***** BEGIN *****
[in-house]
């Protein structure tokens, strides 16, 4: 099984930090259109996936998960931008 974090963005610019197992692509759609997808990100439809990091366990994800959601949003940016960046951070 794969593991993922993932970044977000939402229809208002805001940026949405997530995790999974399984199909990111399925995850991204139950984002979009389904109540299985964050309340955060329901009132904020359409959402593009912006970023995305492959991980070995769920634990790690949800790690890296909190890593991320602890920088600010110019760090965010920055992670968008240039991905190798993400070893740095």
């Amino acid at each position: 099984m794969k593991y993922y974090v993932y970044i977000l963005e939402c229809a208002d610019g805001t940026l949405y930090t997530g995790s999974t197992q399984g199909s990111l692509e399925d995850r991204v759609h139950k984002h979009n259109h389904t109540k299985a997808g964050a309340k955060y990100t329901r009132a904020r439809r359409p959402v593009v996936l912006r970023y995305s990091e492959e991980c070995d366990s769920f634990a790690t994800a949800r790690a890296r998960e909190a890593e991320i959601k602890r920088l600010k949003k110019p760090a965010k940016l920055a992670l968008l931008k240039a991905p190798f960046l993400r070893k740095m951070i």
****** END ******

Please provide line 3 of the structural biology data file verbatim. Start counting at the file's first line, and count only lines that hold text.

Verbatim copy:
């Amino acid at each position: 099984m794969k593991y993922y974090v993932y970044i977000l963005e939402c229809a208002d610019g805001t940026l949405y930090t997530g995790s999974t197992q399984g199909s990111l692509e399925d995850r991204v759609h139950k984002h979009n259109h389904t109540k299985a997808g964050a309340k955060y990100t329901r009132a904020r439809r359409p959402v593009v996936l912006r970023y995305s990091e492959e991980c070995d366990s769920f634990a790690t994800a949800r790690a890296r998960e909190a890593e991320i959601k602890r920088l600010k949003k110019p760090a965010k940016l920055a992670l968008l931008k240039a991905p190798f960046l993400r070893k740095m951070i």